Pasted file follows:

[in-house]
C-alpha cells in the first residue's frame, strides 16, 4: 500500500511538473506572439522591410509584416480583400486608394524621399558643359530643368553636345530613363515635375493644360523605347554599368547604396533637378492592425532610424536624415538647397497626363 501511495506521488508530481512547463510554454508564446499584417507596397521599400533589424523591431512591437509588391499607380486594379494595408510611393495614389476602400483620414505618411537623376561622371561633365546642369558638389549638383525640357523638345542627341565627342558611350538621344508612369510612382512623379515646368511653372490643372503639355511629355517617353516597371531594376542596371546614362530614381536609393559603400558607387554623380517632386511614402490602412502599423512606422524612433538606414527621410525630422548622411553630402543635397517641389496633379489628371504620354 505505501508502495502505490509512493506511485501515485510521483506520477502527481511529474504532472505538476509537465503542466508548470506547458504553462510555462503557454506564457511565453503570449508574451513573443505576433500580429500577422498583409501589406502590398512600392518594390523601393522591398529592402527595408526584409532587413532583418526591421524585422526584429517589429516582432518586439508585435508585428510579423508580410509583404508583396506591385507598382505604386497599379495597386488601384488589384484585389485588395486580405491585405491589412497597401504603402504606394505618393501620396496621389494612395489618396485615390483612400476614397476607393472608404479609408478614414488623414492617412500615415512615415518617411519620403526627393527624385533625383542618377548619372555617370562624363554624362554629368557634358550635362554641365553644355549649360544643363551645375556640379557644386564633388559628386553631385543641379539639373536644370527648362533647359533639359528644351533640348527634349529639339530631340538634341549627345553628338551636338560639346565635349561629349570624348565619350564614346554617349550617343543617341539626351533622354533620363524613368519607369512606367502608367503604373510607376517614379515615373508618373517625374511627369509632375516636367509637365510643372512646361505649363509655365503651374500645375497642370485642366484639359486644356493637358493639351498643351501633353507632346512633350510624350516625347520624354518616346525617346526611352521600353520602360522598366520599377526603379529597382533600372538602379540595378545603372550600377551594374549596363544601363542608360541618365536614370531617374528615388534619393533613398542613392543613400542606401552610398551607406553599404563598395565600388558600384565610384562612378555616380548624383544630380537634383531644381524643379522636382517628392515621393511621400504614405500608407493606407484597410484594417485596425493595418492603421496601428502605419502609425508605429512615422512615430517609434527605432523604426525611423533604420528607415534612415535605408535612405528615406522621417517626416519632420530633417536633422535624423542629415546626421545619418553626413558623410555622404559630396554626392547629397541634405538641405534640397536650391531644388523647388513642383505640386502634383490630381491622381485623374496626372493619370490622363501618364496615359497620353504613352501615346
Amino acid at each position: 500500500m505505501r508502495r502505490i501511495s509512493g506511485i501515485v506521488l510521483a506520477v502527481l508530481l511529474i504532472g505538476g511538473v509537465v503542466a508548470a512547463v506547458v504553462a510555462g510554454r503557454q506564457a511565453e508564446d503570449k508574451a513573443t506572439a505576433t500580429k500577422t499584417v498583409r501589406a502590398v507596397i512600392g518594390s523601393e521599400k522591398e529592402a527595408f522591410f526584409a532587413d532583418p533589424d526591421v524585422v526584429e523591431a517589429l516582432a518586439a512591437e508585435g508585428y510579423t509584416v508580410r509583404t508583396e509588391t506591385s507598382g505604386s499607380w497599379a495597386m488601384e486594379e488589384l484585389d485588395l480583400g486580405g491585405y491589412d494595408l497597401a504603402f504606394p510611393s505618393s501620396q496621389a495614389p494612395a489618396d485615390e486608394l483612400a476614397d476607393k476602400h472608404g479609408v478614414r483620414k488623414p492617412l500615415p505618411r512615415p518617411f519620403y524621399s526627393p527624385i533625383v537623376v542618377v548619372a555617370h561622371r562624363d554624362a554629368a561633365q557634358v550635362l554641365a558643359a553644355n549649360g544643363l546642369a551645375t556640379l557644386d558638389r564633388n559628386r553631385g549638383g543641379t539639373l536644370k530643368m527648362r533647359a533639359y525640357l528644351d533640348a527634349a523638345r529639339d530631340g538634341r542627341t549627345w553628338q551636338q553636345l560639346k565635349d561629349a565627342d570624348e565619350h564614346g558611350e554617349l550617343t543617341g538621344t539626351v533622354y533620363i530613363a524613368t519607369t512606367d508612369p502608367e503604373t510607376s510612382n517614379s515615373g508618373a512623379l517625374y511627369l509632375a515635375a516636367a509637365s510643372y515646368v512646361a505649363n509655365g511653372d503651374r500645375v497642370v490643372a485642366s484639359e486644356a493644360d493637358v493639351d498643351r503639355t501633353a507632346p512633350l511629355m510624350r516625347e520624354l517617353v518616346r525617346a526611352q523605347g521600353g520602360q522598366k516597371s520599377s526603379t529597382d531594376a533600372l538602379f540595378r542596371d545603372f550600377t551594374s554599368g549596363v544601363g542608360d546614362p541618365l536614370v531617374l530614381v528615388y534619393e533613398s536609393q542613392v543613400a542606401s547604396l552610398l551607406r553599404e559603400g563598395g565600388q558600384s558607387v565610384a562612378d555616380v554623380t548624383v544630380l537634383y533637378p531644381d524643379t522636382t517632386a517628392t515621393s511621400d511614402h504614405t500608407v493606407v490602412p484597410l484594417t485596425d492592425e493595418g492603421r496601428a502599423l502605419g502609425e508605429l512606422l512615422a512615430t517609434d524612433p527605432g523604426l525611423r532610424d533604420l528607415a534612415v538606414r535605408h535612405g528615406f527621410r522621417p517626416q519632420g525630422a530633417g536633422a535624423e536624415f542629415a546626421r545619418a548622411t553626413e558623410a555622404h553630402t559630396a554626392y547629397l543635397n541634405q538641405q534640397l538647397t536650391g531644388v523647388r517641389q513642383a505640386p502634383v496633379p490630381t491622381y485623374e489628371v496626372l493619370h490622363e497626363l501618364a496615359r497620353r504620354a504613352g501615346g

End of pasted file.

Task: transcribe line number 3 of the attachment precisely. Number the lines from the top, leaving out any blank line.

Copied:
Amino acid at each position: 500500500m505505501r508502495r502505490i501511495s509512493g506511485i501515485v506521488l510521483a506520477v502527481l508530481l511529474i504532472g505538476g511538473v509537465v503542466a508548470a512547463v506547458v504553462a510555462g510554454r503557454q506564457a511565453e508564446d503570449k508574451a513573443t506572439a505576433t500580429k500577422t499584417v498583409r501589406a502590398v507596397i512600392g518594390s523601393e521599400k522591398e529592402a527595408f522591410f526584409a532587413d532583418p533589424d526591421v524585422v526584429e523591431a517589429l516582432a518586439a512591437e508585435g508585428y510579423t509584416v508580410r509583404t508583396e509588391t506591385s507598382g505604386s499607380w497599379a495597386m488601384e486594379e488589384l484585389d485588395l480583400g486580405g491585405y491589412d494595408l497597401a504603402f504606394p510611393s505618393s501620396q496621389a495614389p494612395a489618396d485615390e486608394l483612400a476614397d476607393k476602400h472608404g479609408v478614414r483620414k488623414p492617412l500615415p505618411r512615415p518617411f519620403y524621399s526627393p527624385i533625383v537623376v542618377v548619372a555617370h561622371r562624363d554624362a554629368a561633365q557634358v550635362l554641365a558643359a553644355n549649360g544643363l546642369a551645375t556640379l557644386d558638389r564633388n559628386r553631385g549638383g543641379t539639373l536644370k530643368m527648362r533647359a533639359y525640357l528644351d533640348a527634349a523638345r529639339d530631340g538634341r542627341t549627345w553628338q551636338q553636345l560639346k565635349d561629349a565627342d570624348e565619350h564614346g558611350e554617349l550617343t543617341g538621344t539626351v533622354y533620363i530613363a524613368t519607369t512606367d508612369p502608367e503604373t510607376s510612382n517614379s515615373g508618373a512623379l517625374y511627369l509632375a515635375a516636367a509637365s510643372y515646368v512646361a505649363n509655365g511653372d503651374r500645375v497642370v490643372a485642366s484639359e486644356a493644360d493637358v493639351d498643351r503639355t501633353a507632346p512633350l511629355m510624350r516625347e520624354l517617353v518616346r525617346a526611352q523605347g521600353g520602360q522598366k516597371s520599377s526603379t529597382d531594376a533600372l538602379f540595378r542596371d545603372f550600377t551594374s554599368g549596363v544601363g542608360d546614362p541618365l536614370v531617374l530614381v528615388y534619393e533613398s536609393q542613392v543613400a542606401s547604396l552610398l551607406r553599404e559603400g563598395g565600388q558600384s558607387v565610384a562612378d555616380v554623380t548624383v544630380l537634383y533637378p531644381d524643379t522636382t517632386a517628392t515621393s511621400d511614402h504614405t500608407v493606407v490602412p484597410l484594417t485596425d492592425e493595418g492603421r496601428a502599423l502605419g502609425e508605429l512606422l512615422a512615430t517609434d524612433p527605432g523604426l525611423r532610424d533604420l528607415a534612415v538606414r535605408h535612405g528615406f527621410r522621417p517626416q519632420g525630422a530633417g536633422a535624423e536624415f542629415a546626421r545619418a548622411t553626413e558623410a555622404h553630402t559630396a554626392y547629397l543635397n541634405q538641405q534640397l538647397t536650391g531644388v523647388r517641389q513642383a505640386p502634383v496633379p490630381t491622381y485623374e489628371v496626372l493619370h490622363e497626363l501618364a496615359r497620353r504620354a504613352g501615346g